The first step to fixing a problem is acknowledging there’s a problem.
It appears Ottawa has heard a key oilpatch concern that no energy companies have been able to access much-needed federal liquidity programs during the COVID-19 crisis.
New information is now being released and changes are being considered to initiatives that would allow small and mid-sized energy companies to access financial help from the
Business Development Bank of Canada
Export Development Canada
Federal Natural Resources Minister Seamus O’Regan said Monday he knows from discussions with the industry that these programs, along with an initiative that would help larger-sized producers, are critical for the sector to get through the storm.
“What they’ve told me from the beginning was liquidity was the most important issue — liquidity, liquidity, liquidity. So we have attempted to get that out there,” O’Regan said during an online seminar with Calgary-based ARC Energy Research Institute.
“I would acknowledge we still have some ways to go.”
In April, the Trudeau government proclaimed it was going to provide financial assistance to junior and intermediate-sized oil and gas firms struggling because of the oil price collapse and global pandemic.
BDC is set to offer bridge loans of up to $60 million, working with a company’s main lender or banking syndicate to help the business maintain operations and keep employees working.
EDC is working with banking syndicates to guarantee a portion of credit facilities that are based on the value of a petroleum producer’s oil and gas reserves. Many producers are now seeing those amounts lowered due to weaker commodity prices.
Earlier this month, companies and industry groups lamented no producers had been able to access any of the money. At the time, Athabasca Oil Corp. CEO Rob Broen called the programs a “black box … nobody knows what you have to do to qualify for it.”
“The uptake has been really weak,” ARC Energy executive director Peter Tertzakian told O’Regan during the session.
“And the lack of uptake, of course, leads to this cynicism that, ‘Oh, the federal government designed these programs to fail.’”
However, the province and industry officials say recent adjustments — and potentially more to come — should allow qualified companies to tap into the initiatives.
Premier Jason Kenney told reporters Friday he anticipates more modifications are coming to expand and relax some of the criteria around the program for smaller and mid-sized energy firms.
“We expect further changes as early as (this) week,” Kenney said. “I do want to acknowledge that the Government of Canada … has been responsive — better late than never.”
Tristan Goodman, head of the Explorers and Producers Association of Canada, said recent changes have improved the transparency around who is eligible for the credit assistance.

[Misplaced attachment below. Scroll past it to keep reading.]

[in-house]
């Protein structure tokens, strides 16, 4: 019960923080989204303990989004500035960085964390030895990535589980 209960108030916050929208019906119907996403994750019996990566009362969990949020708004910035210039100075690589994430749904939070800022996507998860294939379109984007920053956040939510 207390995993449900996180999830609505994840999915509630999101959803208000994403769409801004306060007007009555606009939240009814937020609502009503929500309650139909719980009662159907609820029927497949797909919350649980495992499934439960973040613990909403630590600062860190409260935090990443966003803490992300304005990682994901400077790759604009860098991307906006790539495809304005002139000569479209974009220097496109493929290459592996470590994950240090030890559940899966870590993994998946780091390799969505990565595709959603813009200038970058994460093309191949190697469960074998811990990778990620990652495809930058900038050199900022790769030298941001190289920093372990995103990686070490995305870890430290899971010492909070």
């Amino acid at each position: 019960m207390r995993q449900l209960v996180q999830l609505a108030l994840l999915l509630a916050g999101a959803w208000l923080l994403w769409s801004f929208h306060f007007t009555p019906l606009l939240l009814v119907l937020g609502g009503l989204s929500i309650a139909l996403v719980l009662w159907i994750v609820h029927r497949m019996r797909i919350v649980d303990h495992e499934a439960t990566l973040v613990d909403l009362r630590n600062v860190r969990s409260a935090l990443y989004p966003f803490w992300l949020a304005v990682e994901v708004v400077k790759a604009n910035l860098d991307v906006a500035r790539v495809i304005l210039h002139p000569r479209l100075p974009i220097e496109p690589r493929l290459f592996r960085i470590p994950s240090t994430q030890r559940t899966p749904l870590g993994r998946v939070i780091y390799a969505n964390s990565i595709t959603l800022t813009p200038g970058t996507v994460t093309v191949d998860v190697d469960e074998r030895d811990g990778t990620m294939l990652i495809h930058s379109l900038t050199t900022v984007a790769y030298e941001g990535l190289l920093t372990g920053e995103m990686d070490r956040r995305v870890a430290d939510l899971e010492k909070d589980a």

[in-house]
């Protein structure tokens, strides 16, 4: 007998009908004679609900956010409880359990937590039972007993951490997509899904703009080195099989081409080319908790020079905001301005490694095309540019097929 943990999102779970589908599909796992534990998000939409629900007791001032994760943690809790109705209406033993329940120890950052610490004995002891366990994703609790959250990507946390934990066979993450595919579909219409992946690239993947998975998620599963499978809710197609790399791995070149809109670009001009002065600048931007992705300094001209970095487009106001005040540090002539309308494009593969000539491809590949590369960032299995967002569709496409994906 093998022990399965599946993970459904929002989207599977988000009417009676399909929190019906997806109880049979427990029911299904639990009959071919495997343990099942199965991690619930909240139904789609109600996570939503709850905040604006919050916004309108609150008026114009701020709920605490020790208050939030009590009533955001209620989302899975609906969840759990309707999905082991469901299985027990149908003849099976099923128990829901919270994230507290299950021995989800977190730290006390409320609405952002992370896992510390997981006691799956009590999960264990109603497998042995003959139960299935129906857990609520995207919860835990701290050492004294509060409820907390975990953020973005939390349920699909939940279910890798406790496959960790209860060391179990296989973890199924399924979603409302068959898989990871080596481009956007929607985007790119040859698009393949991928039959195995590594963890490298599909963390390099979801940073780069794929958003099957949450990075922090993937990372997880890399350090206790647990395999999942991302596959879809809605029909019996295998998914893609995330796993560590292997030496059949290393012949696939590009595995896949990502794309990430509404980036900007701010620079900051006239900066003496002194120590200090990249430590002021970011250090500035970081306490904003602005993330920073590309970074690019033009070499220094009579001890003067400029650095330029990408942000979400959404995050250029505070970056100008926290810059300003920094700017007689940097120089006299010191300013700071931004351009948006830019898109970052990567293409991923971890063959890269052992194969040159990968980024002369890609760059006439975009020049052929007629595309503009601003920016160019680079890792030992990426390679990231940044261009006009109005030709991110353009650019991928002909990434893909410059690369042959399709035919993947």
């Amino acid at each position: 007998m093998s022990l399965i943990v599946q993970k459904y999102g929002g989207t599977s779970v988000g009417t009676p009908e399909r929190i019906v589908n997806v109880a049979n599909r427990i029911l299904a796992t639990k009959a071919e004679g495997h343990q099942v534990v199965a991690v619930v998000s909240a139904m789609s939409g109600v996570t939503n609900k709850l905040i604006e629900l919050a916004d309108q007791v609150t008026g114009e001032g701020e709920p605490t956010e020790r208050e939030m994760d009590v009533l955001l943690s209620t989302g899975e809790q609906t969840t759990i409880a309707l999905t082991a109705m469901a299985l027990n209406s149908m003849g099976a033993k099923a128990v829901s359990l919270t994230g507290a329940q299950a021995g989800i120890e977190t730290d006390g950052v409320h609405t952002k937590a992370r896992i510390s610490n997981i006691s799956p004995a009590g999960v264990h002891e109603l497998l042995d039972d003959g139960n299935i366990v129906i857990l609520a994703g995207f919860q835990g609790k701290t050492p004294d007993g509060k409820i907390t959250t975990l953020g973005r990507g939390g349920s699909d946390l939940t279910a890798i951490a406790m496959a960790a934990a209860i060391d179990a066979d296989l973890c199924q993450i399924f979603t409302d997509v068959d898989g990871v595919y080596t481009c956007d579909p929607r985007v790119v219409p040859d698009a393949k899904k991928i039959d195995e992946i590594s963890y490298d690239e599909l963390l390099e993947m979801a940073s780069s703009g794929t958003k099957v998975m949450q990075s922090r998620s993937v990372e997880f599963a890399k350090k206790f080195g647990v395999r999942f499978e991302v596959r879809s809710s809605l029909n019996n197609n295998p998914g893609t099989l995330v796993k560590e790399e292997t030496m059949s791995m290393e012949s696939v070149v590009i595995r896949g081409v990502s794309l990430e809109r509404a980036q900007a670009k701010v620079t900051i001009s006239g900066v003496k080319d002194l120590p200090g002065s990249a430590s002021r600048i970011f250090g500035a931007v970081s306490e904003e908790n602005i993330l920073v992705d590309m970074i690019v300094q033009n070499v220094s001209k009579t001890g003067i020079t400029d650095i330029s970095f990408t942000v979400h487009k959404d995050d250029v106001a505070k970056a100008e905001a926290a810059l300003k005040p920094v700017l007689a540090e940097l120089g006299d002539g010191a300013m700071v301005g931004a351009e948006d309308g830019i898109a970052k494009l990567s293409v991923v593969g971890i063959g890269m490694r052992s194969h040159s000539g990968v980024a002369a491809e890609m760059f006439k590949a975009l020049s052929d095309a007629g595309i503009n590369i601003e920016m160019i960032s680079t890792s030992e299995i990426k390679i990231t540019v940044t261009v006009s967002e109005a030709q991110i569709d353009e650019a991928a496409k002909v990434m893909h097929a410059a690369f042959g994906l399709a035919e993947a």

“There will be more use of the programs as you enter July, then August and even the September timeframe,” Goodman said.
Tamarack Valley Energy CEO Brian Schmidt said there seems to be more willingness from the federal organizations to make the programs accessible and improve communication between all sides.
“It started out that it didn’t look like anyone applied. There was lots of discussion going on between banks and the EDC-BDC, and the producers were kind of left out of the discussions,” Schmidt said.
“But lately … we are coming up with some better solutions.”
According to a statement last week, BDC said the commercial loan sizes for its program will range between $12.5 million and $60 million. Loans will be available for a four-year term, with 90 per cent of the financing coming from BDC and the rest from participating banks.
To be eligible, companies must have been financially viable prior to the pandemic and have been impacted by low commodity prices or COVID-19.
O’Regan said some energy companies are still evaluating whether to apply to EDC and BDC, or instead seek help from Ottawa’s new Large Employer Emergency Financing Facility, which he described as a “lender of last resort.”
The federal program for mid-sized firms is still rolling out, he said.
“We continue to work to try and get it right,” the federal minister said. “It is still early days.”
In a statement Monday, EDC said its assistance program includes risk-sharing guarantees for loans that are obtained from the company’s bank and are guaranteed by the Crown corporation.
The amount of financing is based on a company’s size and liquidity needs, and there is a maximum cap of $100 million.
Canadian Association of Petroleum Producers vice-president Ben Brunnen said the clarity surrounding the BDC program is helpful and he noted the corporation’s loans will be subordinate to existing senior debt, making it easier for banks to participate.
“The BDC program is encouraging. We will start to know how successful it is when we start to see the money flow,” he said.
However, Brunnen said the EDC program is more complicated as it requires negotiations with the lenders regarding the structure of incremental credit that is provided.
The most encouraging signal from O’Regan was also the simplest one: he emphasized additional support for the country’s largest sector is critical during these times.
“This is the biggest industry in the country. It’s our biggest export, so there is a lot on the line for everybody,” he added.
“The bottom line is the country is not going to recover unless the oil and gas sector recovers.”
Chris Varcoe is a Calgary Herald columnist.
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